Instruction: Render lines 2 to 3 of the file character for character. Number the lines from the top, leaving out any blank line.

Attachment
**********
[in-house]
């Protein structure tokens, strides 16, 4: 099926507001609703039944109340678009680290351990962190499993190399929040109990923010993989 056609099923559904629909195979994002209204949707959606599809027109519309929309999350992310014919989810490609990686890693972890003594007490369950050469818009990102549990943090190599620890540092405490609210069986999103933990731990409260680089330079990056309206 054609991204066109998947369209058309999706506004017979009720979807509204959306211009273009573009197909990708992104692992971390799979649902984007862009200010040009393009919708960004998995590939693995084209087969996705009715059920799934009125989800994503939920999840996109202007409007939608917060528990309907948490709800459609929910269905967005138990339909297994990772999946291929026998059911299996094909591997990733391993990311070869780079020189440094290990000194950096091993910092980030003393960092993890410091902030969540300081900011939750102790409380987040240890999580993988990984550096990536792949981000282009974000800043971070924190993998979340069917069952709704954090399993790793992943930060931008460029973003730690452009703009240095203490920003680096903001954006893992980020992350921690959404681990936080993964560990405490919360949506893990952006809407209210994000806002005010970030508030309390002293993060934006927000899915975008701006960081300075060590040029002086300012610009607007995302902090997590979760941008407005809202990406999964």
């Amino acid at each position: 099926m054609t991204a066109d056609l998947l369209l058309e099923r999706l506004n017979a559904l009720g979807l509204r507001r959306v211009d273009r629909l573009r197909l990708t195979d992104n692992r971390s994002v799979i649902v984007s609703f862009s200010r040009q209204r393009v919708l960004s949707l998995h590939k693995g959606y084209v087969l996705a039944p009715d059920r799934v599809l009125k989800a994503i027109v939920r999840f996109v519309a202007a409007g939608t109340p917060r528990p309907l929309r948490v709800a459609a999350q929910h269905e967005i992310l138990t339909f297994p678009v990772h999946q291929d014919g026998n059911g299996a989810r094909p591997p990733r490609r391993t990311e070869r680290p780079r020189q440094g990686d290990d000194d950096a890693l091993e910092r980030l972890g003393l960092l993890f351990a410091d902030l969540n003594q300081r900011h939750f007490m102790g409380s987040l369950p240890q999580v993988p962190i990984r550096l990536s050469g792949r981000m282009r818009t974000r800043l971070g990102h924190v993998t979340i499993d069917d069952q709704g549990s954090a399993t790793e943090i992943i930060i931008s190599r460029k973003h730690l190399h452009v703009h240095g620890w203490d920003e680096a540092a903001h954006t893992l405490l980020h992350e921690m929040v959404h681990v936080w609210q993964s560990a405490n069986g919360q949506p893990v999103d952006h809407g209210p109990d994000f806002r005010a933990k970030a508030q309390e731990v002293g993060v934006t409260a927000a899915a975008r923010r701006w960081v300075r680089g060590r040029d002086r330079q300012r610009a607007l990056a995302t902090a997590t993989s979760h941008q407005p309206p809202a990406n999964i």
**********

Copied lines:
């Protein structure tokens, strides 16, 4: 099926507001609703039944109340678009680290351990962190499993190399929040109990923010993989 056609099923559904629909195979994002209204949707959606599809027109519309929309999350992310014919989810490609990686890693972890003594007490369950050469818009990102549990943090190599620890540092405490609210069986999103933990731990409260680089330079990056309206 054609991204066109998947369209058309999706506004017979009720979807509204959306211009273009573009197909990708992104692992971390799979649902984007862009200010040009393009919708960004998995590939693995084209087969996705009715059920799934009125989800994503939920999840996109202007409007939608917060528990309907948490709800459609929910269905967005138990339909297994990772999946291929026998059911299996094909591997990733391993990311070869780079020189440094290990000194950096091993910092980030003393960092993890410091902030969540300081900011939750102790409380987040240890999580993988990984550096990536792949981000282009974000800043971070924190993998979340069917069952709704954090399993790793992943930060931008460029973003730690452009703009240095203490920003680096903001954006893992980020992350921690959404681990936080993964560990405490919360949506893990952006809407209210994000806002005010970030508030309390002293993060934006927000899915975008701006960081300075060590040029002086300012610009607007995302902090997590979760941008407005809202990406999964």
């Amino acid at each position: 099926m054609t991204a066109d056609l998947l369209l058309e099923r999706l506004n017979a559904l009720g979807l509204r507001r959306v211009d273009r629909l573009r197909l990708t195979d992104n692992r971390s994002v799979i649902v984007s609703f862009s200010r040009q209204r393009v919708l960004s949707l998995h590939k693995g959606y084209v087969l996705a039944p009715d059920r799934v599809l009125k989800a994503i027109v939920r999840f996109v519309a202007a409007g939608t109340p917060r528990p309907l929309r948490v709800a459609a999350q929910h269905e967005i992310l138990t339909f297994p678009v990772h999946q291929d014919g026998n059911g299996a989810r094909p591997p990733r490609r391993t990311e070869r680290p780079r020189q440094g990686d290990d000194d950096a890693l091993e910092r980030l972890g003393l960092l993890f351990a410091d902030l969540n003594q300081r900011h939750f007490m102790g409380s987040l369950p240890q999580v993988p962190i990984r550096l990536s050469g792949r981000m282009r818009t974000r800043l971070g990102h924190v993998t979340i499993d069917d069952q709704g549990s954090a399993t790793e943090i992943i930060i931008s190599r460029k973003h730690l190399h452009v703009h240095g620890w203490d920003e680096a540092a903001h954006t893992l405490l980020h992350e921690m929040v959404h681990v936080w609210q993964s560990a405490n069986g919360q949506p893990v999103d952006h809407g209210p109990d994000f806002r005010a933990k970030a508030q309390e731990v002293g993060v934006t409260a927000a899915a975008r923010r701006w960081v300075r680089g060590r040029d002086r330079q300012r610009a607007l990056a995302t902090a997590t993989s979760h941008q407005p309206p809202a990406n999964i």